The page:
Hoping to ride a wave of discontent against President Donald Trump, a Democrat who lost to Miami Rep. Ileana Ros-Lehtinen last year plans to challenge her again in 2018 — though she has been one of Trump’s most vocal Republican critics.
Scott Fuhrman, who will announce his campaign Monday, said he expects anger at Trump to build over the next 18 months.
“I’m counting on that. I think Trump is the catalyst,” Fuhrman said in an interview with the Miami Herald. Ros-Lehtinen’s moderate positions are “not enough,” he added: “She’s still caucusing with the Republicans.”
Hillary Clinton won the Democratic-leaning 27th district, which comprises much of southeastern Miami-Dade County, by 20 percentage points. Fuhrman lost to Ros-Lehtinen by 55-45 percent, a difference of about 28,000 votes and the closest that anyone has gotten to unseating the consistently popular Republican, who’s been in office since 1989.
Florida Democrats, however, have tended to under-perform in recent non-presidential elections. And Ros-Lehtinen, who never backed Trump, has pointedly opposed him — and House GOP leaders — this year.
“Ileana is committed to continuing to work hard for South Florida and deliver results. Her opponent, who will be running a second time for this seat, is a candidate in search of a purpose,” her husband and campaign chairman, Dexter Lehtinen, said in a statement. “Ileana looks forward to a vigorous campaign as she works every day to continue to earn the voters’ trust.”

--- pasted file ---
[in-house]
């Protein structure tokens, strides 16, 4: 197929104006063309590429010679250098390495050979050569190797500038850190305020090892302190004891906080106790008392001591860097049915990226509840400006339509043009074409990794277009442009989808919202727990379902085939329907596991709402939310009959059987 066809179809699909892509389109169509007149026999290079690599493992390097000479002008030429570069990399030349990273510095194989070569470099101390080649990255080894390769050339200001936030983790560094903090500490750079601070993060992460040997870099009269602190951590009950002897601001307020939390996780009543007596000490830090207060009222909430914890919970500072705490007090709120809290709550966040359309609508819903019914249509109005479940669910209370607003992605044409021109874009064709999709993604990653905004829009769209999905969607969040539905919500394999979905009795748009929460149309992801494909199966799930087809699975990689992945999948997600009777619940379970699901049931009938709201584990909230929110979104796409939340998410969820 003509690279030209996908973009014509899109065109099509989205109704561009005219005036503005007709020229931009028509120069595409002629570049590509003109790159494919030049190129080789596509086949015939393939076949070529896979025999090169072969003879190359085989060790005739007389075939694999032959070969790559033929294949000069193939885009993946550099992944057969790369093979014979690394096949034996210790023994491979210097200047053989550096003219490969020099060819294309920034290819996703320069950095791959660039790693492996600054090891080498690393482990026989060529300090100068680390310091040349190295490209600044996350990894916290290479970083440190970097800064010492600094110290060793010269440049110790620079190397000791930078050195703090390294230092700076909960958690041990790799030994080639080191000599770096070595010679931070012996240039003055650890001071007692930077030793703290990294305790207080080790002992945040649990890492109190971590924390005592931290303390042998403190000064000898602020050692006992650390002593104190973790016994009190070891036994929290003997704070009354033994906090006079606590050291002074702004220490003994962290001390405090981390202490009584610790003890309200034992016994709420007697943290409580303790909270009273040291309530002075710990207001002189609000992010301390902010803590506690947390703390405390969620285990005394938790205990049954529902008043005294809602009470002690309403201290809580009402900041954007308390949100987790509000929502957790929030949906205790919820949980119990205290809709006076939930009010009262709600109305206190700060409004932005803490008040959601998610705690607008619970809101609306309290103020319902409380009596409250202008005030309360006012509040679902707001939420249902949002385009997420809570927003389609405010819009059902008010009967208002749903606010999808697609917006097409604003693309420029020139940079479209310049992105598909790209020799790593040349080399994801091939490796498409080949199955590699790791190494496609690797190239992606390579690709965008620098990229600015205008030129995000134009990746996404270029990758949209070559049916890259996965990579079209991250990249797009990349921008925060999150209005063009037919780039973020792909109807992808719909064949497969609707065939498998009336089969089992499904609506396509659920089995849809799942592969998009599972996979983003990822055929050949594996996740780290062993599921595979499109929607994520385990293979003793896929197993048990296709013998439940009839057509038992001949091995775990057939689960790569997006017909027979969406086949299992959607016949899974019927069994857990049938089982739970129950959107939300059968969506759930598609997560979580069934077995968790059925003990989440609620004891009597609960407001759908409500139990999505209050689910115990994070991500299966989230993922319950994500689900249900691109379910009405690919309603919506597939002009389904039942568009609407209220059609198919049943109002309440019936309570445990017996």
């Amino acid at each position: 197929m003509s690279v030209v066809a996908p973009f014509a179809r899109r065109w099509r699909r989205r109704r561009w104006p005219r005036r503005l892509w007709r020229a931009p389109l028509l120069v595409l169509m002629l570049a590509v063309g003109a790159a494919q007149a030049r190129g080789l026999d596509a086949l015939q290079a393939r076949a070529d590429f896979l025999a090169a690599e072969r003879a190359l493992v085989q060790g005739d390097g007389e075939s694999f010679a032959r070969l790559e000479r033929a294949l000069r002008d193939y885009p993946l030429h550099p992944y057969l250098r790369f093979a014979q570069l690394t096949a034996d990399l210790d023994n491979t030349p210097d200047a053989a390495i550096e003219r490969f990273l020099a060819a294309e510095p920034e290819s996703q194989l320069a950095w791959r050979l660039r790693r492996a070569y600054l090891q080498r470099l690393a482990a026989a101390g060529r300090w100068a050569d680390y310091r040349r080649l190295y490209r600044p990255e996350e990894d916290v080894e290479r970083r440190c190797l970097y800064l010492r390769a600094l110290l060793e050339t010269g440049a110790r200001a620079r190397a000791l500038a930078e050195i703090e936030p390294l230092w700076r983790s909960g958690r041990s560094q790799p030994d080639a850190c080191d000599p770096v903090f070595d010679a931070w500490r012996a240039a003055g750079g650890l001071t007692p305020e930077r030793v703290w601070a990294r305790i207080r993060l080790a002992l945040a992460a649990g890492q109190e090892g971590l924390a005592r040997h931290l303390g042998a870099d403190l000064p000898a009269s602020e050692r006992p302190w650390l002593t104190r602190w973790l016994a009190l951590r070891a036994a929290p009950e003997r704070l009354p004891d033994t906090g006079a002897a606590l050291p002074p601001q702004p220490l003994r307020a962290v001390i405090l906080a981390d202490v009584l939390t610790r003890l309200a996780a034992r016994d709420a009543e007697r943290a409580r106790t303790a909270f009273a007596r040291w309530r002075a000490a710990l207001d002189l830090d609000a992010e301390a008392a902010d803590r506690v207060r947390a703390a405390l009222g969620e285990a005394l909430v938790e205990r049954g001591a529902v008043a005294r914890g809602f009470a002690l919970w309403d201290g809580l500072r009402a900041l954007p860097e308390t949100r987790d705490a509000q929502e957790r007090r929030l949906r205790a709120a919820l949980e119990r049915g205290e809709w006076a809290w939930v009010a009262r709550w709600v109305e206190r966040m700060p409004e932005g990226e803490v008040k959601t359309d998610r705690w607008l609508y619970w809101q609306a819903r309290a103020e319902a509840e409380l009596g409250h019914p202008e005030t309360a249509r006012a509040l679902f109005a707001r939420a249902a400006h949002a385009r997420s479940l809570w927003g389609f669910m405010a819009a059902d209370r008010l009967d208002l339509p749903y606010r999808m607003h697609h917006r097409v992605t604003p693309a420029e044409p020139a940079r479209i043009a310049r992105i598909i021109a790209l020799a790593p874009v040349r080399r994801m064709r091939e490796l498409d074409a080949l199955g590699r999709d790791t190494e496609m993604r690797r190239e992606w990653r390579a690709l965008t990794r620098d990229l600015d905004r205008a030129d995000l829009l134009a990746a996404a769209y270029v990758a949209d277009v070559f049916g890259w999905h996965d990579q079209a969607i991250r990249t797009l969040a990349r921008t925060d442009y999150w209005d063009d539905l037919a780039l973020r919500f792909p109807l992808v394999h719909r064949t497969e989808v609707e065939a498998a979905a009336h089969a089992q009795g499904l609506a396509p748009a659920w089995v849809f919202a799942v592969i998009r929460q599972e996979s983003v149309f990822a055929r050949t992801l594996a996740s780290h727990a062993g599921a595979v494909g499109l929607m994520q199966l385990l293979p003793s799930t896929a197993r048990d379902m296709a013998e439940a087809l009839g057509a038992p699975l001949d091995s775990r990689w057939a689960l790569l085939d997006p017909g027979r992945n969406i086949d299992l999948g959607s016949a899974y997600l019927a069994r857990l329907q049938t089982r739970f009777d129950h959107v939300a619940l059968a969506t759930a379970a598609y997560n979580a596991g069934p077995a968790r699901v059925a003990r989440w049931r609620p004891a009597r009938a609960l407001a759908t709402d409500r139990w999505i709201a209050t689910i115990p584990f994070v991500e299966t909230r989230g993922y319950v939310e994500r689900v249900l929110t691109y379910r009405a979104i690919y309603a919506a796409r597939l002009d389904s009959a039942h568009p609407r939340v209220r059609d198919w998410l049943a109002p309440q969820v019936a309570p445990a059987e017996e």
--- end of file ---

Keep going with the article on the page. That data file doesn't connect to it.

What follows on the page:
Ros-Lehtinen ran an aggressive 2016 campaign against Fuhrman, a first-time candidate who launched his candidacy only five months before the election. She hit him repeatedly over his criminal rap sheet, particularly his 2009 arrest in Colorado for driving under the influence and having a loaded handgun in the car. Fuhrman pleaded guilty, paid a fine and performed community service.
Ros-Lehtinen drained her $3.4 million campaign account in the 2016 race. Fuhrman spent about $900,000, almost all of which came from his own pocket. Until recently, Fuhrman, 35, ran his family’s Allapattah juice-bottling business; he is transitioning to become a board member so he has time to fundraise and grow his public profile. His own polls last year showed Ros-Lehtinen, 64, is known by virtually every voter in her district.
Fuhrman’s lead campaign consultant will be Eric Johnson, who managed Patrick Murphy’s U.S. Senate campaign last year. Also on the team: Ben Pollara, who ran Florida’s 2016 medical-marijuana ballot initiative, and Alicia Pardo, Clinton’s former finance director for southern states.
Last month, Fuhrman met with James Stretch, the Democratic Congressional Campaign Committee’s southern political director, who was in Miami as part of an ongoing candidate-recruitment effort. Stretch also sat down with Miami Beach Commissioner Kristen Rosen Gonzalez, who is also planning to run.
“The hardworking families of Miami are tired of politicians like Congresswoman Ros-Lehtinen who will say anything and everything to get reelected,” DCCC spokesman Cole Leiter said in a statement. “She’s never been more vulnerable and clearly she knows it.”